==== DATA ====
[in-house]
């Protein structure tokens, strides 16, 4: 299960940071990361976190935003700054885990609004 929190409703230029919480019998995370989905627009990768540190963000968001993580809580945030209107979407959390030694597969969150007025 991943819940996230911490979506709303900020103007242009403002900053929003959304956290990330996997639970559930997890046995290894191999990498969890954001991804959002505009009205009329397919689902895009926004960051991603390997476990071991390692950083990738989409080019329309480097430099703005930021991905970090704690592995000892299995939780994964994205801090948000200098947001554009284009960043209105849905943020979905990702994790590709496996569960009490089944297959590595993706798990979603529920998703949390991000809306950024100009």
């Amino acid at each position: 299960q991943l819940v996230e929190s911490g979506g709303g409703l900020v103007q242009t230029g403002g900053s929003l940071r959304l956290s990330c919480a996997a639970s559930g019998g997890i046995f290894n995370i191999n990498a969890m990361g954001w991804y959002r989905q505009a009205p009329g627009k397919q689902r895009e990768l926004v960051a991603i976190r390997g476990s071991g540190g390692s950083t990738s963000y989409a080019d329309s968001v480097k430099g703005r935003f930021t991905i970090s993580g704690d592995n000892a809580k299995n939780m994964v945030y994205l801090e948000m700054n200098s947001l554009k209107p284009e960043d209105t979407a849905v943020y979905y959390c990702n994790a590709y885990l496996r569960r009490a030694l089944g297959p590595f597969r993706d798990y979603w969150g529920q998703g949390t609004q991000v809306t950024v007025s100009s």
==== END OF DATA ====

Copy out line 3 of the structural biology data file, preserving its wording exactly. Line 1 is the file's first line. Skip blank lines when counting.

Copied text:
């Amino acid at each position: 299960q991943l819940v996230e929190s911490g979506g709303g409703l900020v103007q242009t230029g403002g900053s929003l940071r959304l956290s990330c919480a996997a639970s559930g019998g997890i046995f290894n995370i191999n990498a969890m990361g954001w991804y959002r989905q505009a009205p009329g627009k397919q689902r895009e990768l926004v960051a991603i976190r390997g476990s071991g540190g390692s950083t990738s963000y989409a080019d329309s968001v480097k430099g703005r935003f930021t991905i970090s993580g704690d592995n000892a809580k299995n939780m994964v945030y994205l801090e948000m700054n200098s947001l554009k209107p284009e960043d209105t979407a849905v943020y979905y959390c990702n994790a590709y885990l496996r569960r009490a030694l089944g297959p590595f597969r993706d798990y979603w969150g529920q998703g949390t609004q991000v809306t950024v007025s100009s």